These indications, very necessary for a correct interpretation of the historico-literary character as the first dimension of every exegesis, must then be linked to the premises of (Catholic) doctrine on the inspiration and truth of Sacred Scripture. Indeed, since Scripture is divinely inspired, there is a supreme principle of correct interpretation without which sacred writings would remain a dead letter, a thing of the past: Holy Scripture "must be read and interpreted in the sacred spirit in which it was written" (Dei Verbum, 12).

In this respect, Vatican-II indicated three criteria which are always valid for interpreting Sacred Scripture according to the the Spirit that inspired it.

First of all, one must pay great attention to the content and unity of all Scripture - it is Scripture only in its unity. No matter how different are the books that compose it, Sacred Scripture is one in the unity of God's plan, of which Christ Jesus is the center and the heart (cfr Lk 24,25-27; Lk 24,44-46).

In the second place, one must read Scripture in the context of the living tradition of the entire Church. According to Origen, "Sacra Scriptura principalius est in corde Ecclesiae quam in materialibus instrumentis scripta." (Sacred Scripture is written in the heart of the Church before it is on material instruments.) Indeed, the Church carries in its Tradition the living memory of the Word of God, and it is the Holy Spirit who gives it the interpretation in the spiritual sense (cfr Origen, Homiliae in Leviticum, 5,5).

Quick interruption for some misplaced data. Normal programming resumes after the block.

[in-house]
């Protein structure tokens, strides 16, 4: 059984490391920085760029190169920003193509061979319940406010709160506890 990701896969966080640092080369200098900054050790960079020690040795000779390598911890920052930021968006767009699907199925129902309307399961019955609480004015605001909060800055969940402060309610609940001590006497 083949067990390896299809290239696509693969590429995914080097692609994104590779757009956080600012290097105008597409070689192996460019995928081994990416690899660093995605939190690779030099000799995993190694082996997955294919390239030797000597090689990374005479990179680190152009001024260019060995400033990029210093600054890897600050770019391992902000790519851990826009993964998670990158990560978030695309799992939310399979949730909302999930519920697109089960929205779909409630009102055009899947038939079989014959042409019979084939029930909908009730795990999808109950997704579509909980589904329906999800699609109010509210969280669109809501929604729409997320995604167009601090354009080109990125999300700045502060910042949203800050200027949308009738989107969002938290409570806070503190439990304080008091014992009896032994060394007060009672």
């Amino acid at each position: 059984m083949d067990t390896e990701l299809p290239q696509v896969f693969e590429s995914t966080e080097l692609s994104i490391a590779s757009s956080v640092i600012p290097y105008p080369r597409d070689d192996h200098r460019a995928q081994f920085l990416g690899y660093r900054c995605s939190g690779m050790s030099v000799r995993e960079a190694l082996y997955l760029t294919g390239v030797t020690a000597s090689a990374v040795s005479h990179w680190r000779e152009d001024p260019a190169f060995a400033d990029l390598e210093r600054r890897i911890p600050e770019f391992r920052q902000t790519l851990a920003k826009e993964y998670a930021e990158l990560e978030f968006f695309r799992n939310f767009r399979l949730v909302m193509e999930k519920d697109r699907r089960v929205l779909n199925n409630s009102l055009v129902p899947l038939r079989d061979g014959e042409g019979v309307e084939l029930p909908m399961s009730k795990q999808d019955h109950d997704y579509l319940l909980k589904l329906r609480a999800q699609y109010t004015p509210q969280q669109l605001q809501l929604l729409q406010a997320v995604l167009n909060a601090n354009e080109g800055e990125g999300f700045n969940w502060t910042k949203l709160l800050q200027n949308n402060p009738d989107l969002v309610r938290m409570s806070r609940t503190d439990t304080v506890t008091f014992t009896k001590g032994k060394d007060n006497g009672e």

The third criterion is the need to pay attention to the analogy of the faith, that is, the cohesion of the single truths of the faith among themselves and with the overall plan of Revelation, and the fullness of the divine economy that it encloses.

The task of the researchers who study Sacred Scripture in different ways is to contribute, according to the aforementioned principles, to a more profound understanding and exposition of the sense of Sacred Scripture. The scientific study of sacred texts is important, but does not suffice alone since it only satisfies the human dimension. In order to respect the coherence of the faith of the Church, the Catholic exegete must be careful to perceive the Word of God in these texts within the context of that faith.

Without this indispensable reference point, exegetic research will remain incomplete: losing sight of its principal goal, it risks being reduced to a purely literary reading in which the true author, God, no longer appears.

Moreover, the interpretation of Sacred Scriptures cannot be simply an individual scientific effort - it should always be confronted with, inserted into and authenticated by the living Tradition of the Church
. This norm is decisive in identifying the correct reciprocal relationship between exegesis and the Church Magisterium.

The Catholic exegete is not only a member of the scientific community, but also, and above all, a member of the community of believers of all time. Indeed, these texts are not given to individual researchers or to the scientific community "to satisfy their curiosity or to provide them with subjects for study or research" (Divino afflante Spiritu, EB 566). Texts inspired by God are entrusted in the first place to the community of believers, to the Church of Christ, in order to nourish their life of faith and guide their life of charity. Respect for this goal must condition the validity and effectiveness of Biblical hermeneutics.

The encyclical Providentissimus Deus recalls this fundamental truth observing that, far from hindering Biblical research, respect for this datum favors its authentic progress. I would say that a hermeneutic of faith corresponds more to the reality of this test than a rationalistic hermeneutic which does not recognize God.